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SETAR keeps Aruba online, all the time

Article - August 24, 2012
This telecommunication company is modernizing the industry for the Caribbean Island
With an ever-growing number of tourists visiting the tropical Caribbean island of Aruba every year, the government along with local companies continually work to ensure up-to-date and quality infrastructure throughout the country. For business travelers in the modern world, contemporary telecommunications are increasingly indispensable to do their jobs and consequentially the Aruban company Servicio di Telecomunicacion di Aruba (SETAR) makes sure that these services are in place.

“Business travelers can take their work with them here,” says Roland Croes, Director of SETAR. “The goal is to make it possible for them to do almost everything that they have to in a convenient and secure manner.”

“We look at what is happening in Europe and the U.S. and we try to structure it to apply to the realities
in Aruba.” 

Roland Croes, Director of SETAR

SETAR, founded in 1986 as a public company, was privatized in 2003, but still is completely government owned. Mr. Croes points out that although the government is still its major shareholder, the company is afforded the freedom to act like any other private company.

SETAR provides a highly modern telecommunication infrastructure throughout Aruba offering satellite connection services and 3G WiFi Internet. This helps make local businesses productive and competitive through stable connectivity.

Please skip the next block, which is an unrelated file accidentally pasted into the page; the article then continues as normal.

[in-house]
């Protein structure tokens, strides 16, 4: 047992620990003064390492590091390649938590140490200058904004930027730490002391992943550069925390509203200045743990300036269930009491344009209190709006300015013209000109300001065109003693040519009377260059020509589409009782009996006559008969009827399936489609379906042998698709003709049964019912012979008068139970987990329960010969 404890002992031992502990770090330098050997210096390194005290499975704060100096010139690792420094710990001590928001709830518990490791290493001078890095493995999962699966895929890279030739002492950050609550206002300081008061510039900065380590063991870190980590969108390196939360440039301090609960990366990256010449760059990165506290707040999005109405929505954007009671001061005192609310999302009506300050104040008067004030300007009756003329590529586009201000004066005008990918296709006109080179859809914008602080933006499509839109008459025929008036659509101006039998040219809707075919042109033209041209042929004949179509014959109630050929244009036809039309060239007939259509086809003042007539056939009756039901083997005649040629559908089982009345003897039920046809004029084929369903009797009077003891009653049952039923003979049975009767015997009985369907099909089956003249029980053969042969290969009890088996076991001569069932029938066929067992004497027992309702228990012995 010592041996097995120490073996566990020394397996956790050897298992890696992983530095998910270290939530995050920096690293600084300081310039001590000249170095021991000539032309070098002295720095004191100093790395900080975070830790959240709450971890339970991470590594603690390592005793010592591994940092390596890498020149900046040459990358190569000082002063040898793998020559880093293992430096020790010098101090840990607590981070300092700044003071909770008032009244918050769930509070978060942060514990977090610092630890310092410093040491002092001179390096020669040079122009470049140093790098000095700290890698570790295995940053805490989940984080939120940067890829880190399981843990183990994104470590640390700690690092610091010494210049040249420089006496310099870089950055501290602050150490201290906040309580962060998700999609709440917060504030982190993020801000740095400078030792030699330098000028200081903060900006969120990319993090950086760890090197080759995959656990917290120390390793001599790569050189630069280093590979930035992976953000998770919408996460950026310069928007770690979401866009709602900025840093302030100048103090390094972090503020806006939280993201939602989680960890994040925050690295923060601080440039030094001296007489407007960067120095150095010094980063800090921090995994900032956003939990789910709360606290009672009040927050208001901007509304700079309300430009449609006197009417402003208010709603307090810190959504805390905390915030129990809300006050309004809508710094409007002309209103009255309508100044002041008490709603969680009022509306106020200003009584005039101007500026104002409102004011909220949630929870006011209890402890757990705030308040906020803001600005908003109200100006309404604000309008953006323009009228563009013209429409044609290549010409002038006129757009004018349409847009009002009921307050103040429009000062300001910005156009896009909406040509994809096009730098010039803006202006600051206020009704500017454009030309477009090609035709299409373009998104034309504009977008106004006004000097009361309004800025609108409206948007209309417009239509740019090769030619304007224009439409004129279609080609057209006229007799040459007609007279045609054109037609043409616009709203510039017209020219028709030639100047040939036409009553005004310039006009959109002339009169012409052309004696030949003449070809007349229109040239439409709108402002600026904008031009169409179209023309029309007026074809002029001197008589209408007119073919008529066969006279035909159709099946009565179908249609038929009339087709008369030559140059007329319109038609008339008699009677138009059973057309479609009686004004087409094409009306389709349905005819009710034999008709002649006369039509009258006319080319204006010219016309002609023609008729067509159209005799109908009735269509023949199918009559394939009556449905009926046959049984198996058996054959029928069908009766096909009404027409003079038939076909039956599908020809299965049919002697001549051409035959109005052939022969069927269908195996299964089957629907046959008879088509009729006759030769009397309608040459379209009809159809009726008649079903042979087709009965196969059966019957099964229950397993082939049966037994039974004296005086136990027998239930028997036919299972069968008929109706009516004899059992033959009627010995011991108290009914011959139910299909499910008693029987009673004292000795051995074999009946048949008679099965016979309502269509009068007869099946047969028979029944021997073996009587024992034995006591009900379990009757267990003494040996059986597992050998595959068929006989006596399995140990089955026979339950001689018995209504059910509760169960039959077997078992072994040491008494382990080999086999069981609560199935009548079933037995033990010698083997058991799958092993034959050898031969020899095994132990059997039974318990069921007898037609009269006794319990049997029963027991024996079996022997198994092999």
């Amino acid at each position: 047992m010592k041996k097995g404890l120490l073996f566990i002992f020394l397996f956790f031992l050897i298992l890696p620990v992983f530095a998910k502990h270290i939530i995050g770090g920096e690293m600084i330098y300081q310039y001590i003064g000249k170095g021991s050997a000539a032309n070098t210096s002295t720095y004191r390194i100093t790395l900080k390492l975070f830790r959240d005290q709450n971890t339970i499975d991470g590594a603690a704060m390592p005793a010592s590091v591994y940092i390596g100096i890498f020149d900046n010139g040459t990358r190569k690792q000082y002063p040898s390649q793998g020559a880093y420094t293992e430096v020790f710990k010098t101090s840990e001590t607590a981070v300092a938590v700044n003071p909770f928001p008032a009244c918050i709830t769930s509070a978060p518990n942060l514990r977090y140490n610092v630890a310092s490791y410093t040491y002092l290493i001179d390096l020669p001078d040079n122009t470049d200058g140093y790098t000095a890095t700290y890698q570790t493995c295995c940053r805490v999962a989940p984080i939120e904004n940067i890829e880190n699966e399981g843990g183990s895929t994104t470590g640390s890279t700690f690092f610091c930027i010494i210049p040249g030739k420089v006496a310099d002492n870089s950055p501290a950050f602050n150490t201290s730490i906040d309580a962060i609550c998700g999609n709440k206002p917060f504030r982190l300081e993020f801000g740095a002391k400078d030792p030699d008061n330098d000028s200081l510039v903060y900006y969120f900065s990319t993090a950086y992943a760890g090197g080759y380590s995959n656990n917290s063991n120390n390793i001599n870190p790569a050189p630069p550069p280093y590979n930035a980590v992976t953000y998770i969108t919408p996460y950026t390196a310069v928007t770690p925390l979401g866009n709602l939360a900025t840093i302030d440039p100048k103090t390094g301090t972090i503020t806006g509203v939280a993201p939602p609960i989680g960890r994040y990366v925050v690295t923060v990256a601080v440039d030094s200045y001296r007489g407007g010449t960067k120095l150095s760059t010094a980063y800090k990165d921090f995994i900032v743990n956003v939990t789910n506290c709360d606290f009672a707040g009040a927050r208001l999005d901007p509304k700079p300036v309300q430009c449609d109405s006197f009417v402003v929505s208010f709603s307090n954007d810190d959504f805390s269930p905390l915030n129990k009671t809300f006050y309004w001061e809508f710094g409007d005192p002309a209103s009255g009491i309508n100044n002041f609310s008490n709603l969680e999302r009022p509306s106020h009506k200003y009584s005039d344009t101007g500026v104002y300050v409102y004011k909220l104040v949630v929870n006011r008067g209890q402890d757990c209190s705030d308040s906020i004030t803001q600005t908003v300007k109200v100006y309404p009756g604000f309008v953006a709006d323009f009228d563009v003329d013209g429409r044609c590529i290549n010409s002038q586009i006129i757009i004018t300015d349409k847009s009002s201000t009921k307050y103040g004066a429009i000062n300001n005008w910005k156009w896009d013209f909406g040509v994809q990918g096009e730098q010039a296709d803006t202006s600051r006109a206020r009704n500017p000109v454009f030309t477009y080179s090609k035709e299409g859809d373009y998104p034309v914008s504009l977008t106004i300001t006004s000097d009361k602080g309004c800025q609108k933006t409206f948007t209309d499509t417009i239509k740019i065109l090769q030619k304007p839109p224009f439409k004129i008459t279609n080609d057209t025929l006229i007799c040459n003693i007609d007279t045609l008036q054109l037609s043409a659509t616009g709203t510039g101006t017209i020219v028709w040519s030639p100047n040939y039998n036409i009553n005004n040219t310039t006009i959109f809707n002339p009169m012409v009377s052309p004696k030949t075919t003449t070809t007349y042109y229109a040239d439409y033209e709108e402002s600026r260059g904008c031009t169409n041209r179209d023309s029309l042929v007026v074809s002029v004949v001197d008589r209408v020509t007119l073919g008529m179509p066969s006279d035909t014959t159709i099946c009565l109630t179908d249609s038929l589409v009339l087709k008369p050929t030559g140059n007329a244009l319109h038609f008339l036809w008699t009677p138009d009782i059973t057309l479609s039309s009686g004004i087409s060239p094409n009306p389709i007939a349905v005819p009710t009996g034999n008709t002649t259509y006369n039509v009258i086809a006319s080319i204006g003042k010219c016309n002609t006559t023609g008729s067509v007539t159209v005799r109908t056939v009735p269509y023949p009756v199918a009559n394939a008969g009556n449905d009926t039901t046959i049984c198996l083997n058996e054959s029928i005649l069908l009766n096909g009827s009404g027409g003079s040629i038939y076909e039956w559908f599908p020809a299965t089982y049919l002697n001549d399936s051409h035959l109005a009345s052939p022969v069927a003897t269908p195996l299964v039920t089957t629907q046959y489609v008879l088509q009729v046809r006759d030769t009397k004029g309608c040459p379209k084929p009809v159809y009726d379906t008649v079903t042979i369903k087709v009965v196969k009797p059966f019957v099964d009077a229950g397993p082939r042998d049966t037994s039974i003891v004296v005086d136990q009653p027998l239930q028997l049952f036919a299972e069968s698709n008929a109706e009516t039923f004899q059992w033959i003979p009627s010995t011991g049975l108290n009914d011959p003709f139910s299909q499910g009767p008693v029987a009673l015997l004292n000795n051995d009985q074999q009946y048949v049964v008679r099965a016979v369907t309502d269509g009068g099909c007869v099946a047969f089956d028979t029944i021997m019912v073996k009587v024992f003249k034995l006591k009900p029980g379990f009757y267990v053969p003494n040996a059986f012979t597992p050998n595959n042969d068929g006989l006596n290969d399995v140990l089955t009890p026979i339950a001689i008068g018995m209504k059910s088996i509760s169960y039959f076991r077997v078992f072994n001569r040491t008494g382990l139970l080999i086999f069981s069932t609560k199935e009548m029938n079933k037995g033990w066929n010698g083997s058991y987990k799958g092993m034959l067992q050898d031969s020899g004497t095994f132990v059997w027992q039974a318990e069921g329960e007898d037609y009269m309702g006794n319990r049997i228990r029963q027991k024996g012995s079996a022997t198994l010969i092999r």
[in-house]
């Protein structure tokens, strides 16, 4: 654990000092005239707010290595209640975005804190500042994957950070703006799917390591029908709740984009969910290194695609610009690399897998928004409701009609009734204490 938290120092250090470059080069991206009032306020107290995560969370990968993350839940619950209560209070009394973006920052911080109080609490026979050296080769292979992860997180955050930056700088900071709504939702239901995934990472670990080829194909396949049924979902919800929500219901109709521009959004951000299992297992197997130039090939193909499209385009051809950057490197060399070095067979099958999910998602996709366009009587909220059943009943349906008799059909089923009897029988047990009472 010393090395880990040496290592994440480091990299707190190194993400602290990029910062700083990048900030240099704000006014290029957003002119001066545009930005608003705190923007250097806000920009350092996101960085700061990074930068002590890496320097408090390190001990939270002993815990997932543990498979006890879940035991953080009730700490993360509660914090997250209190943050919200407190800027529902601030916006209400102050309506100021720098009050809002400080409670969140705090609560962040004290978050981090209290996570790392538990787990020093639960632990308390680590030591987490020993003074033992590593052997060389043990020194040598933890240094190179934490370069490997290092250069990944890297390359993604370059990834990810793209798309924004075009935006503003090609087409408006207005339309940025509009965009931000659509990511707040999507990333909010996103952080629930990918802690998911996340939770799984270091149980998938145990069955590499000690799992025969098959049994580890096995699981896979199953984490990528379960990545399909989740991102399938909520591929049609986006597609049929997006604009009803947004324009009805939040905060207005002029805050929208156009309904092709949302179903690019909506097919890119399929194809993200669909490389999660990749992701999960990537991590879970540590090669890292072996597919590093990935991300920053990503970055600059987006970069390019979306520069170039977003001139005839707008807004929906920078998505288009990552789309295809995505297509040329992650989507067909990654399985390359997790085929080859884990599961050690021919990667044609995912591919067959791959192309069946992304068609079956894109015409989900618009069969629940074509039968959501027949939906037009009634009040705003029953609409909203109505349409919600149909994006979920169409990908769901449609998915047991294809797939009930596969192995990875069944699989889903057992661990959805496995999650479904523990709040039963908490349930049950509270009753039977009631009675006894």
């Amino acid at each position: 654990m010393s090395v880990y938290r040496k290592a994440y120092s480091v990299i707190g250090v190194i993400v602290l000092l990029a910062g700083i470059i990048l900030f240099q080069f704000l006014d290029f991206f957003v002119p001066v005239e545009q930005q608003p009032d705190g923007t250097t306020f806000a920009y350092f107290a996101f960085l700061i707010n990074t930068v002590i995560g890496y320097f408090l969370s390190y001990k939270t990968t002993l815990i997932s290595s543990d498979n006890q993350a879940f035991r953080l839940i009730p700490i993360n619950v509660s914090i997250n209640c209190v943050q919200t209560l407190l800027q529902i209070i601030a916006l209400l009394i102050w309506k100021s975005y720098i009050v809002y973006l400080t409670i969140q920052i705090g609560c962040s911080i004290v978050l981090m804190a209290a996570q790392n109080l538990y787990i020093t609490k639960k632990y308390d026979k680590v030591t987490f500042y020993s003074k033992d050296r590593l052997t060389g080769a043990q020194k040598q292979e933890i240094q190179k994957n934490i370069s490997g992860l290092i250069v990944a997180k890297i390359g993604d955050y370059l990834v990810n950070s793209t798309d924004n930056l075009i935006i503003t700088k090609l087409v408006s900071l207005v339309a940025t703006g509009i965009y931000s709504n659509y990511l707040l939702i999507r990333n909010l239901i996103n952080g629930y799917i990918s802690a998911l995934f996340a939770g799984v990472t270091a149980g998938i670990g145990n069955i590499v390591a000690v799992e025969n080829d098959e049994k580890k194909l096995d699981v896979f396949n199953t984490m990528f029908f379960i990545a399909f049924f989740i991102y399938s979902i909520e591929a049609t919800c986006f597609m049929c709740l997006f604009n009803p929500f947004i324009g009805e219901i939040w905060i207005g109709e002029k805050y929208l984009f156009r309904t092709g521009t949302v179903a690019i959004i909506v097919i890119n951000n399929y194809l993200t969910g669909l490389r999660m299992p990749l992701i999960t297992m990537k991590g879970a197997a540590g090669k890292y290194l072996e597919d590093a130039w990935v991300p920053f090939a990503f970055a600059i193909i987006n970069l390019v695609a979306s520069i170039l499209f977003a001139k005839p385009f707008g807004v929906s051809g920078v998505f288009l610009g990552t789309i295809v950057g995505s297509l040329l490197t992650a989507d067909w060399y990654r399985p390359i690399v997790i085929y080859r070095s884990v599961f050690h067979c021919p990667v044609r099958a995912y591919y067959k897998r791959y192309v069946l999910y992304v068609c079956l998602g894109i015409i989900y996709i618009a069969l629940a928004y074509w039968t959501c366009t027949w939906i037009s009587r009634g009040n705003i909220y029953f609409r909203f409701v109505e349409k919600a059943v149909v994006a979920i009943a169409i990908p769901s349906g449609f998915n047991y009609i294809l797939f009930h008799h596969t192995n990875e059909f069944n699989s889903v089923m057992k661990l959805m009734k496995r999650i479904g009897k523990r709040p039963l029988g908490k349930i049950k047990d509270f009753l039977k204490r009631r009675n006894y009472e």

But aside from connecting businesses and individual customers, SETAR allows schools a reduced price for Internet access. Their services are also available in all the libraries and on 85% of the beaches.

Furthermore, SETAR continually tries to maintain an edge over its main competitors, Aruba Wireless and Rainbownet, by regularly upgrading the services it offers to customers, investing in bandwidth and wireless networks. The Aruban company is also involved in a multibillion-dollar submarine cable project with companies such as AT&T and Verizon to build the future infrastructure needed for maximum service convergence.

“A lot of investment has gone into the network linkages. The country offers the kind of 24/7 connectivity that allows people to stay in touch, whether for business or personal purposes,” explains Mr. Croes, noting that Aruba is always one of the first countries in the region to incorporate new technology.

“We take on a more proactive approach and deliver new services to the customers. We look at what is happening in Europe and the U.S. and we try to structure it to apply to the realities in Aruba.”